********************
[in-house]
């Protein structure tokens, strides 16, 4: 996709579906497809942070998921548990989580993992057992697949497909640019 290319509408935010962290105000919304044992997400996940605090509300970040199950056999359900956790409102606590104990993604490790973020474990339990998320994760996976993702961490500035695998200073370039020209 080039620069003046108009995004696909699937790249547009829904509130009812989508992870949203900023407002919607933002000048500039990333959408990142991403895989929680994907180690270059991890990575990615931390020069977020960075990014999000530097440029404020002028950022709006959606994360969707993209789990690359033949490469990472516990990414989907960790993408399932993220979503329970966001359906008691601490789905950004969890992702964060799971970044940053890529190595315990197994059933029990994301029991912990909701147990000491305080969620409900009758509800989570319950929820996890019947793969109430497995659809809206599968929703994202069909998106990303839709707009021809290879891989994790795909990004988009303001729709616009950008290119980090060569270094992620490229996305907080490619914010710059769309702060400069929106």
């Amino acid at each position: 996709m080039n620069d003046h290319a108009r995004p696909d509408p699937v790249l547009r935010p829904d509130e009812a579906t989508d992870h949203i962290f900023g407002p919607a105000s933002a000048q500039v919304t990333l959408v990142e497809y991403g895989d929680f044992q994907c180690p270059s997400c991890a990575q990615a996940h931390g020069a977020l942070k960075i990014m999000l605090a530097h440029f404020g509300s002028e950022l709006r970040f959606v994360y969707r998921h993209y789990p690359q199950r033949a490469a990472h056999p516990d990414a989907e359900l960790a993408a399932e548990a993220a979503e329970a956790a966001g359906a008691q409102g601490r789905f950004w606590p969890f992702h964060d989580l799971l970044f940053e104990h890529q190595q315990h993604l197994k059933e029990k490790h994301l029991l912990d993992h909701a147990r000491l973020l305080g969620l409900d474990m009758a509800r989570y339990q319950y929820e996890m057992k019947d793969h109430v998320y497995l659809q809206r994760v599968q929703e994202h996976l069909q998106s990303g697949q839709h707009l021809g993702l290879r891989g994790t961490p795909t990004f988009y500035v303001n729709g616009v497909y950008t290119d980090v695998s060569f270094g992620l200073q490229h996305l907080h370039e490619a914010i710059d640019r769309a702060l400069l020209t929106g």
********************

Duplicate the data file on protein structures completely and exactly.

[in-house]
């Protein structure tokens, strides 16, 4: 996709579906497809942070998921548990989580993992057992697949497909640019 290319509408935010962290105000919304044992997400996940605090509300970040199950056999359900956790409102606590104990993604490790973020474990339990998320994760996976993702961490500035695998200073370039020209 080039620069003046108009995004696909699937790249547009829904509130009812989508992870949203900023407002919607933002000048500039990333959408990142991403895989929680994907180690270059991890990575990615931390020069977020960075990014999000530097440029404020002028950022709006959606994360969707993209789990690359033949490469990472516990990414989907960790993408399932993220979503329970966001359906008691601490789905950004969890992702964060799971970044940053890529190595315990197994059933029990994301029991912990909701147990000491305080969620409900009758509800989570319950929820996890019947793969109430497995659809809206599968929703994202069909998106990303839709707009021809290879891989994790795909990004988009303001729709616009950008290119980090060569270094992620490229996305907080490619914010710059769309702060400069929106």
């Amino acid at each position: 996709m080039n620069d003046h290319a108009r995004p696909d509408p699937v790249l547009r935010p829904d509130e009812a579906t989508d992870h949203i962290f900023g407002p919607a105000s933002a000048q500039v919304t990333l959408v990142e497809y991403g895989d929680f044992q994907c180690p270059s997400c991890a990575q990615a996940h931390g020069a977020l942070k960075i990014m999000l605090a530097h440029f404020g509300s002028e950022l709006r970040f959606v994360y969707r998921h993209y789990p690359q199950r033949a490469a990472h056999p516990d990414a989907e359900l960790a993408a399932e548990a993220a979503e329970a956790a966001g359906a008691q409102g601490r789905f950004w606590p969890f992702h964060d989580l799971l970044f940053e104990h890529q190595q315990h993604l197994k059933e029990k490790h994301l029991l912990d993992h909701a147990r000491l973020l305080g969620l409900d474990m009758a509800r989570y339990q319950y929820e996890m057992k019947d793969h109430v998320y497995l659809q809206r994760v599968q929703e994202h996976l069909q998106s990303g697949q839709h707009l021809g993702l290879r891989g994790t961490p795909t990004f988009y500035v303001n729709g616009v497909y950008t290119d980090v695998s060569f270094g992620l200073q490229h996305l907080h370039e490619a914010i710059d640019r769309a702060l400069l020209t929106g």